Flashlight Press, 2005, 32 pages, Grades K-3
J.J. Jax is a boy who likes to tease his schoolmate, Patrick. But the teasing goes too far, and Patrick starts to feel afraid to go to school. After J.J. and his dad have a talk, J.J. feels badly about his bullying. He goes to visit Patrick. The boys see that they like to do some of the same things, like arm-wrestling! They become fast friends.
Amelia Takes Command
Pleasant Company Publications, 1998, 40 pages, Grades 3-5
Amelia’s first day of Grade 5 is far from fun when she is bullied at school. She deals with her feeling by writing and drawing in her journal. An adventure at Space Camp helps her to have the courage to face the bullying at school.
Attack of the Killer Fishsticks
Skylark, 1993, 117 pages, Grades 3-5
Four friends band together to help a new kid deal with bullying at school.
Scholastic, 1995, 112 pages, Grades 4-7
Jamie doesn’t have it easy. For starters, there’s the beast that lives outside his bedroom at night. Then there’s the bullying he has to deal with at school every day. One night, Jamie learns why some kids bully. This gives him the courage to face his problems at home and at school.
Bantam Doubleday, 1976, 153 pages, Grades 4-6
When the most popular girl at school starts to bully Linda Fischer, Jill must decide what to do. Will she join in with the bullying or stick up for Linda? She discovers how she wants to treat others when she becomes a target.
Alfred A. Knopf, 1997, 176 pages, Grades 4-8
Crash Coogan thinks it’s fun to bully Penn Ward until his life shatters when his grandfather becomes ill. Crash is forced to look inside himself and figure out why he enjoys bullying others. He finally realizes that Penn makes a better friend than an enemy.
Farrar, Straus, & Girous, 2000, 144 pages, Grades 3-6
Holly is afraid she will be fun of for having two moms, so she keeps it a secret. When the other kids learn about her parents, she is surprised that not everyone teases her. Instead, she finds out who her real friends are.
Jake Drake, Bully Buster
Simon & Schuster, 2001, 80 pages, Grades 2-4
Jake Drake is no stranger to bullying. When faced with a new challenge at school, he must look at how he dealt with bullying in his past and how he can change his life now.
Joshua T. Bates Takes Charge
Alfred A. Knopf, 1993, 112 pages, Grades 3-6
It’s hard to know what to do when you are a bystander to bullying. Joshua knows how it feels to be a target. So what should he do? Should he speak out or let it happen to someone else?
Junebug and the Reverend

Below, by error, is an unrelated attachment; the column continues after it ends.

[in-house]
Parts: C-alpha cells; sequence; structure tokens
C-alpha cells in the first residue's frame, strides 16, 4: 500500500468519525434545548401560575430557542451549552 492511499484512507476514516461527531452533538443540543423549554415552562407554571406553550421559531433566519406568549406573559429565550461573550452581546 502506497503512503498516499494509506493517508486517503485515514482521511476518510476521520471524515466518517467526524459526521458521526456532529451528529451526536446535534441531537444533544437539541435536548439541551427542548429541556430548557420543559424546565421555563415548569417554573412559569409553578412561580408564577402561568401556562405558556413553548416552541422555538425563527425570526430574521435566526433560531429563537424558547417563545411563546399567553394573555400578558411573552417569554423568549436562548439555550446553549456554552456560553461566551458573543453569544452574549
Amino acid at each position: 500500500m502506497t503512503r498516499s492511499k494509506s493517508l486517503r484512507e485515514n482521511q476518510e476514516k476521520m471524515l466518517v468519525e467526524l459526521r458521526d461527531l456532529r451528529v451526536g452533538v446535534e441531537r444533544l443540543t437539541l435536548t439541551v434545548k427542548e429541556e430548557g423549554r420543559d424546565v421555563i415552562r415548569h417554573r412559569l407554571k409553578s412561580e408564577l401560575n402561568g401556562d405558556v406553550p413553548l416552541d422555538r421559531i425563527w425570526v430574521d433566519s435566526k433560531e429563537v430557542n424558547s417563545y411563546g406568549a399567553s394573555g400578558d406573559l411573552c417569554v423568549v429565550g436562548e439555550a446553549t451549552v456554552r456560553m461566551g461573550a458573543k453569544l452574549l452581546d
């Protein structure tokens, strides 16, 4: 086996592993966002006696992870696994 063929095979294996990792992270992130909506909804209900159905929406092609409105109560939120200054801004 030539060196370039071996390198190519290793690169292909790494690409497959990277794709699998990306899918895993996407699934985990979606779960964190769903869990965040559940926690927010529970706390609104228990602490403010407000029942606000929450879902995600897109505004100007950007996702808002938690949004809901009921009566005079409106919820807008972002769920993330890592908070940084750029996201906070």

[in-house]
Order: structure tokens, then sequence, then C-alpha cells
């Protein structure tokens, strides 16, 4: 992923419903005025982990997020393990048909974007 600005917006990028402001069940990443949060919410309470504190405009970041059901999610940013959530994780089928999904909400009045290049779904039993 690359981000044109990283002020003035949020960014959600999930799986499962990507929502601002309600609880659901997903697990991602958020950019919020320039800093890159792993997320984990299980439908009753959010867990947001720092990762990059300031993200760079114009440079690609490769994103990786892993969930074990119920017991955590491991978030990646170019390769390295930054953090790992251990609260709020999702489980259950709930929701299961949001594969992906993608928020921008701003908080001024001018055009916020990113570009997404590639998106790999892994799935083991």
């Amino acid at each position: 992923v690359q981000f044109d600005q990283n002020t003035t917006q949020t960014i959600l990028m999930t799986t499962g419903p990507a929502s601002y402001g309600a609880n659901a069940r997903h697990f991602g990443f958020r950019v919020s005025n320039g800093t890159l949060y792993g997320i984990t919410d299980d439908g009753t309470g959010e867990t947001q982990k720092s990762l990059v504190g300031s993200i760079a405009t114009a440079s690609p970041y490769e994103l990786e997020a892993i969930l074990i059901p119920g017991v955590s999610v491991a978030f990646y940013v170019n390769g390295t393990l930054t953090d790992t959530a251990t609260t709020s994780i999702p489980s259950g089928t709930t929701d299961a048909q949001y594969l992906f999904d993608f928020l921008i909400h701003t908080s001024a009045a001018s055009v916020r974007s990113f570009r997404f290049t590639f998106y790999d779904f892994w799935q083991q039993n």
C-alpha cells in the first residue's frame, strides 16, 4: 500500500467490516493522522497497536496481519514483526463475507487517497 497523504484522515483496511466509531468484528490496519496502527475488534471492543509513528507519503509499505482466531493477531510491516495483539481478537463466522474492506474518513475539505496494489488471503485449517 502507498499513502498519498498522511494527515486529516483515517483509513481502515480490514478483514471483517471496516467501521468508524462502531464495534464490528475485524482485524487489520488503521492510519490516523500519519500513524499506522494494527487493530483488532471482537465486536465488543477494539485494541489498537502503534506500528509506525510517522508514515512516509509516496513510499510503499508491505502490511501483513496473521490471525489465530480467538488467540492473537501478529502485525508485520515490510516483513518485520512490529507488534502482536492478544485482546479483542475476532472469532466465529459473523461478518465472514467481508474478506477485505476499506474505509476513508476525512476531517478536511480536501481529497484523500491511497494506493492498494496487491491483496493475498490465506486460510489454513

Farrar, Straus, & Giroux Books, 1998, 186 pages, Grades 3-6
Junebug doesn’t know what to do. He’s the new kid at school, he hardly ever sees his mother, and now he has to walk to school with Reverend Ashford. By the end of the story, Junebug learns how to make the best of his situation.
My Brother Bernadette
Crabtree Publishing Company, 2002, 48 pages, Grades 2-4
Bernard isn’t sure if he’s going to like summer camp, especially when one of the kids nicknames him Bernadette. Bernard overcomes bullying in sewing class, where he discovers a hidden talent for design. When Bernard makes the costumes for the end-of-camp play, he shows that he’s not afraid to shine even in the face of bullying.
Nothing Wrong with a Three-Legged Dog
Dell Yearling, 2000, 134 pages, Grades 4-6
Keath and Lynda don’t know what to do when they face racial bullying at school. With the help of Lynda’s beagle, Leftovers, Together, they learn why sometimes it’s good to stand out.
The Angel of Nitshill Road
Methuen, Grades 2-5
When bullying becomes a problem at school, an angel appears and teaches the kids how to treat each other.
There’s a Boy in the Girls’ Bathroom
Alfred A. Knopf, Grades 3-6
All of the kids at school think that Bradley Chalkers has a bullying problem. Why else would he say things like “Give me a dollar or I’ll spit on you”? When a new school counsellor arrives, she sees Bradley as a sensitive, generous kid. She believes he can change—but can he?
Yang the Third and Her Impossible Family
Yearling, Grades 3-4
Yingmei Yang has decided to be “Mary” now that she has moved to America. It isn’t easy pretending to be someone else though, especially when her parents follow traditional Chinese customs.